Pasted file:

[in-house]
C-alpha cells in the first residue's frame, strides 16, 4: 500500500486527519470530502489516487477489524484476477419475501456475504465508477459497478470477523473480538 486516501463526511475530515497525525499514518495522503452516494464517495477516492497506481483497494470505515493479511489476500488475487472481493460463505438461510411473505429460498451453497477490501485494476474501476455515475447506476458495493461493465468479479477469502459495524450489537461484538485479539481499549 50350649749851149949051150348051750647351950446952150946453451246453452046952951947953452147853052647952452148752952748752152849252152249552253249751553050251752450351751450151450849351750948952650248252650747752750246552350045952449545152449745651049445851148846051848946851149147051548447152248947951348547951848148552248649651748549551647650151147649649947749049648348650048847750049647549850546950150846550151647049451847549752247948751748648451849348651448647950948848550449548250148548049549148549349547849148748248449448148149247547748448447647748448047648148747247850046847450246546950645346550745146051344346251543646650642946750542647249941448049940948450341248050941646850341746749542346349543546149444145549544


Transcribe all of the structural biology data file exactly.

[in-house]
C-alpha cells in the first residue's frame, strides 16, 4: 500500500486527519470530502489516487477489524484476477419475501456475504465508477459497478470477523473480538 486516501463526511475530515497525525499514518495522503452516494464517495477516492497506481483497494470505515493479511489476500488475487472481493460463505438461510411473505429460498451453497477490501485494476474501476455515475447506476458495493461493465468479479477469502459495524450489537461484538485479539481499549 50350649749851149949051150348051750647351950446952150946453451246453452046952951947953452147853052647952452148752952748752152849252152249552253249751553050251752450351751450151450849351750948952650248252650747752750246552350045952449545152449745651049445851148846051848946851149147051548447152248947951348547951848148552248649651748549551647650151147649649947749049648348650048847750049647549850546950150846550151647049451847549752247948751748648451849348651448647950948848550449548250148548049549148549349547849148748248449448148149247547748448447647748448047648148747247850046847450246546950645346550745146051344346251543646650642946750542647249941448049940948450341248050941646850341746749542346349543546149444145549544